Eighty-Eight Times Three

Three piano masters made Symphony Hall roar

Robert Sanchez

Trumpeter Gilbert Castellanos’s latest collaboration with the San Diego Symphony for the excellent Jazz at the Jacobs series came off as a glorious success, with a sold-out performance of piano mastery celebrating the music of icons Bud Powell, Thelonious Monk and Art Tatum. The evening featured three of the finest pianists working in the jazz idiom today, including Eric Reed, Helen Sung and San Diego’s own Joshua White, with the stellar rhythm section of Rodney Whittaker’s bass and Willie Jones III’s drums.

White began the concert tinkling lightly across the keys, like the sound of soft rain falling, to introduce Jerome Kerns’s “Yesterdays,” employing both fulsome harmonic approaches and abstract logic in building toward a 10-digit climax before seguing into Bud Powell’s “Fantasy in Blue,” which drew upon jagged, angular repetitions with all fingers flying through odd sequences as Whittaker pulled in the other direction with choice behind-the-bridge plucking.

The larger-than-life screen behind the musicians revealed White’s huge hands did not lack for balletic coordination, employed gracefully on “My Ideal,” which flowed inevitably from lush orchestration to splintered fragments almost instantaneously. It was a perfect fusion of beauty and power that referenced both Art Tatum and Cecil Taylor -- no mean feat.

Everything came to a boil on Monk’s “Teo,” where White’s slabs of block-chords tugged against single-note alacrity over the precise cymbal pings of Jones, who also unleashed a devastating series of explosions in a thrilling solo.

Sung’s set began with a much more literal distillation of Monk, tackling the knotty “In Walked Bud,” at a furious tempo, dipping into the odd intervals and sparse clusters of the master while fully engaging the trio in a more conventional sense.

She chose, of all things, Chick Corea’s “Armando’s Rumba,” to follow, and while the piece afforded her the opportunity to utilize some of her formidable classical chops (including the ability to extract a functionally brilliant sound from the instrument), it didn’t make the best use of Whittaker, whose dark, meatier approach seemed at odds with the inherent flash and fluff its form implies.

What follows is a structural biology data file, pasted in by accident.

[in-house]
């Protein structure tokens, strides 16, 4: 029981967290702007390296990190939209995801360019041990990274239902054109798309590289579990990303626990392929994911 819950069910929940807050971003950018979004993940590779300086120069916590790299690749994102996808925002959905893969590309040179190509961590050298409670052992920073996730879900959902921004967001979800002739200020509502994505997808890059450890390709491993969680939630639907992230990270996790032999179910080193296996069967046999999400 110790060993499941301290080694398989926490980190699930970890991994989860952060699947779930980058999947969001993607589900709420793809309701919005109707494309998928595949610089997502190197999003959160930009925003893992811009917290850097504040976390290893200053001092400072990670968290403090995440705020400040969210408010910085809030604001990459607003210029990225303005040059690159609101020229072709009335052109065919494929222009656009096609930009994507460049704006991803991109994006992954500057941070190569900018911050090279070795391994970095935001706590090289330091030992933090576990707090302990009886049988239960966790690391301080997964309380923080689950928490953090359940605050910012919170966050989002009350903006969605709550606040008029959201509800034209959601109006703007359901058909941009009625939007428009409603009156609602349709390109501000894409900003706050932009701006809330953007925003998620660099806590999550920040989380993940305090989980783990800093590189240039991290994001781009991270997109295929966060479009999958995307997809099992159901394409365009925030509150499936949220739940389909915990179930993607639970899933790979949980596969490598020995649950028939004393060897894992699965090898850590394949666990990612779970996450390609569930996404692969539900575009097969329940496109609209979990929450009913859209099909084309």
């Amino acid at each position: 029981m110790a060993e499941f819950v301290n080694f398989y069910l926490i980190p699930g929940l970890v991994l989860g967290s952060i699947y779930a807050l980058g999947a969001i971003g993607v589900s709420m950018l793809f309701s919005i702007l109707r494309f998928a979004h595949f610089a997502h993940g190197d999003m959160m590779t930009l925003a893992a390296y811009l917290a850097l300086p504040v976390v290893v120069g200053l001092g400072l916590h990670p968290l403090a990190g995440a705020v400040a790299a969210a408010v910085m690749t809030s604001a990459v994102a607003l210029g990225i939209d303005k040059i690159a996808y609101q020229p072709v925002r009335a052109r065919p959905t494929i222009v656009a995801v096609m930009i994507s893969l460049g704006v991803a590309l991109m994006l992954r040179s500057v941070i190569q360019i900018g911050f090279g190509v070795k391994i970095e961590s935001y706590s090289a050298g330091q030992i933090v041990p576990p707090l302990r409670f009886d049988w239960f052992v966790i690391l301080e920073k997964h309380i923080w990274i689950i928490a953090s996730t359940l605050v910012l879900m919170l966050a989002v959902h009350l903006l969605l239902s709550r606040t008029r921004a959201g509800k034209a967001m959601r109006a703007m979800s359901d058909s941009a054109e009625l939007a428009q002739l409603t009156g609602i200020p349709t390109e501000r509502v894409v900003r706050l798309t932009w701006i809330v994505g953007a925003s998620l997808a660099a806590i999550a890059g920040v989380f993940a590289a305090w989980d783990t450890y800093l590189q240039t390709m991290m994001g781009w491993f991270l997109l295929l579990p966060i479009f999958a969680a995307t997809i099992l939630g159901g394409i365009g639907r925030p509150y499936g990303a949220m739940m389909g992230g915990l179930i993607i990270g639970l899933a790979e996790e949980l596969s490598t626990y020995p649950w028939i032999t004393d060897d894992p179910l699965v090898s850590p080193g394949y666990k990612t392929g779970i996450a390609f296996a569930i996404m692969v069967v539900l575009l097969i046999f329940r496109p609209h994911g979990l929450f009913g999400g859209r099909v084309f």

Sung’s interpretation of “Carolina Shout” spent a great deal of time focused on “Willow Weep For Me” before giving into the stride impulse, and “Please Send Me Someone to Love” served as an effective barrelhouse closer.

Eric Reed’s set opened a cappella, with a totally inspired medley of gospel tunes, of which only “Holy, Holy, Holy” I could retain the title of, but in an instant, he turned Symphony Hall into a very ornate Baptist Church that rocked and swayed as he channeled everyone from from Bill Evans to Mahalia Jackson.

He engaged the trio for a thrilling blend of “Just You, Just Me” and Monk’s “Evidence” (based on the same changes) that was brisk and confident, pulling Jones and Whittaker into his personal orbit as I’m pretty sure his fingers began to blur.

My favorite moment came on a show-stopping reading of Hoagie Carmichael’s “Georgia,” which tied the entire evening together, morphing classical technique with the gutbucket, stride, and maybe some Fats Domino, taking full advantage of the room and the moment and making a believer out of me.

As an encore, all three piano masters returned to rip through a medley that began with “Blue Monk” and ended with “Rhythm-a-Ning,” with each player imbuing their own personal improvising stamp with exciting exchanges.

It was a wonderful finish to a superb evening of music.

Robert Bush is a freelance jazz writer who has been exploring the San Diego improvised music scene for more than 30 years. Follow him on Twitter @robertbushjazz. Visit The World According to Rob.

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